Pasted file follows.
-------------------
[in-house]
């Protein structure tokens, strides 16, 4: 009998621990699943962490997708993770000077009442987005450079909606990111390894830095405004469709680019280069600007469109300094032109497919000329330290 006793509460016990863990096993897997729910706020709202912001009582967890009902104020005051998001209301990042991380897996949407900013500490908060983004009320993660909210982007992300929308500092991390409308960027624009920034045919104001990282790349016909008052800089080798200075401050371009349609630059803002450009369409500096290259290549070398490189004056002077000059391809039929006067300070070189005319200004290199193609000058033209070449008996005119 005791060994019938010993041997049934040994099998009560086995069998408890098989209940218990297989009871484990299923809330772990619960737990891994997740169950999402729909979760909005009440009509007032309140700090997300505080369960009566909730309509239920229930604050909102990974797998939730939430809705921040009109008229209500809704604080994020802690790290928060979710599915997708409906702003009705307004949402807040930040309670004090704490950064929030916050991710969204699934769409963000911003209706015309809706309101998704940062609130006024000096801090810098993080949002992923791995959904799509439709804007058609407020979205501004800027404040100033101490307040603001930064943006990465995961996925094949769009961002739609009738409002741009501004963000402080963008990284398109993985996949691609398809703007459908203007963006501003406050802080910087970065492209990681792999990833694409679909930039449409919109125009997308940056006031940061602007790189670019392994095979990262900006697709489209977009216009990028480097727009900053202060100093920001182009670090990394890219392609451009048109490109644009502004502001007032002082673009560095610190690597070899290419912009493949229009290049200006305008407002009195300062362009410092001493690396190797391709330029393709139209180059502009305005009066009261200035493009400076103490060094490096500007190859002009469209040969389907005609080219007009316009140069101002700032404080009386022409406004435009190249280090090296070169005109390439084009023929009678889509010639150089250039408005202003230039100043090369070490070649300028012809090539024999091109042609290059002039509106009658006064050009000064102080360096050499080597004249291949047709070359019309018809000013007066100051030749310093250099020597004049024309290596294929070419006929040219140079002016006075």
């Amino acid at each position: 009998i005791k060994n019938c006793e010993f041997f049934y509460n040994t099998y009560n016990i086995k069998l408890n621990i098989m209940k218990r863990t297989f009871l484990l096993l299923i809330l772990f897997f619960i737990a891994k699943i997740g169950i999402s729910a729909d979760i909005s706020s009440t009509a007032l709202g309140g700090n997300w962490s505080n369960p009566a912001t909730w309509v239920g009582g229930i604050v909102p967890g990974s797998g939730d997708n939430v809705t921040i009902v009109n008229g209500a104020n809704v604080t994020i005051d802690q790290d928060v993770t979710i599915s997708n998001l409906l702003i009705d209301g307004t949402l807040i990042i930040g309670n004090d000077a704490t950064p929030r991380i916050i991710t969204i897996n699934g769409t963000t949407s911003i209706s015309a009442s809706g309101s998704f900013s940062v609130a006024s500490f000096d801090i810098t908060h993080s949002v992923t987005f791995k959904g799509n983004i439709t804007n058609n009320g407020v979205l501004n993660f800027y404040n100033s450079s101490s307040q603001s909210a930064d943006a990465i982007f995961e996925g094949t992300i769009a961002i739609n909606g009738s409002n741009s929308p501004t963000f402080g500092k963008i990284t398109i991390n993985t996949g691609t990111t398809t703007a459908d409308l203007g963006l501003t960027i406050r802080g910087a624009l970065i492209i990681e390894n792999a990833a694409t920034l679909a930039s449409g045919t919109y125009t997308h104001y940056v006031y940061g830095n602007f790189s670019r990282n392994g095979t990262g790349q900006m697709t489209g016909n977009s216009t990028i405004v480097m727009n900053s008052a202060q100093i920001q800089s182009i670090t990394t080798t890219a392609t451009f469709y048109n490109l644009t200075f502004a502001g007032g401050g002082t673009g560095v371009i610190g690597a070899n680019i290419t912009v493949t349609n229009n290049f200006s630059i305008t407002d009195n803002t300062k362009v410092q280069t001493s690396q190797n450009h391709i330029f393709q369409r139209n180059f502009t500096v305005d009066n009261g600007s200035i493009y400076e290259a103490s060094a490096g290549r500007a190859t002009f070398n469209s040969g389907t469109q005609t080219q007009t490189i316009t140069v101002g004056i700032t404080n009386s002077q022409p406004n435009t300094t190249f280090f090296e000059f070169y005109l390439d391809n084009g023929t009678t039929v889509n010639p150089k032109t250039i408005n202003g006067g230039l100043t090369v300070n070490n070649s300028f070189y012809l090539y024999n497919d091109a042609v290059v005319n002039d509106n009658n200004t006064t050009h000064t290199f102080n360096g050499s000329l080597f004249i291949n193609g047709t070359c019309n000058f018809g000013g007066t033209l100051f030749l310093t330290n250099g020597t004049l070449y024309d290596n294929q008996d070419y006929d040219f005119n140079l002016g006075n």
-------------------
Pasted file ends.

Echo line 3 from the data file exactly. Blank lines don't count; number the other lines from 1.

């Amino acid at each position: 009998i005791k060994n019938c006793e010993f041997f049934y509460n040994t099998y009560n016990i086995k069998l408890n621990i098989m209940k218990r863990t297989f009871l484990l096993l299923i809330l772990f897997f619960i737990a891994k699943i997740g169950i999402s729910a729909d979760i909005s706020s009440t009509a007032l709202g309140g700090n997300w962490s505080n369960p009566a912001t909730w309509v239920g009582g229930i604050v909102p967890g990974s797998g939730d997708n939430v809705t921040i009902v009109n008229g209500a104020n809704v604080t994020i005051d802690q790290d928060v993770t979710i599915s997708n998001l409906l702003i009705d209301g307004t949402l807040i990042i930040g309670n004090d000077a704490t950064p929030r991380i916050i991710t969204i897996n699934g769409t963000t949407s911003i209706s015309a009442s809706g309101s998704f900013s940062v609130a006024s500490f000096d801090i810098t908060h993080s949002v992923t987005f791995k959904g799509n983004i439709t804007n058609n009320g407020v979205l501004n993660f800027y404040n100033s450079s101490s307040q603001s909210a930064d943006a990465i982007f995961e996925g094949t992300i769009a961002i739609n909606g009738s409002n741009s929308p501004t963000f402080g500092k963008i990284t398109i991390n993985t996949g691609t990111t398809t703007a459908d409308l203007g963006l501003t960027i406050r802080g910087a624009l970065i492209i990681e390894n792999a990833a694409t920034l679909a930039s449409g045919t919109y125009t997308h104001y940056v006031y940061g830095n602007f790189s670019r990282n392994g095979t990262g790349q900006m697709t489209g016909n977009s216009t990028i405004v480097m727009n900053s008052a202060q100093i920001q800089s182009i670090t990394t080798t890219a392609t451009f469709y048109n490109l644009t200075f502004a502001g007032g401050g002082t673009g560095v371009i610190g690597a070899n680019i290419t912009v493949t349609n229009n290049f200006s630059i305008t407002d009195n803002t300062k362009v410092q280069t001493s690396q190797n450009h391709i330029f393709q369409r139209n180059f502009t500096v305005d009066n009261g600007s200035i493009y400076e290259a103490s060094a490096g290549r500007a190859t002009f070398n469209s040969g389907t469109q005609t080219q007009t490189i316009t140069v101002g004056i700032t404080n009386s002077q022409p406004n435009t300094t190249f280090f090296e000059f070169y005109l390439d391809n084009g023929t009678t039929v889509n010639p150089k032109t250039i408005n202003g006067g230039l100043t090369v300070n070490n070649s300028f070189y012809l090539y024999n497919d091109a042609v290059v005319n002039d509106n009658n200004t006064t050009h000064t290199f102080n360096g050499s000329l080597f004249i291949n193609g047709t070359c019309n000058f018809g000013g007066t033209l100051f030749l310093t330290n250099g020597t004049l070449y024309d290596n294929q008996d070419y006929d040219f005119n140079l002016g006075n």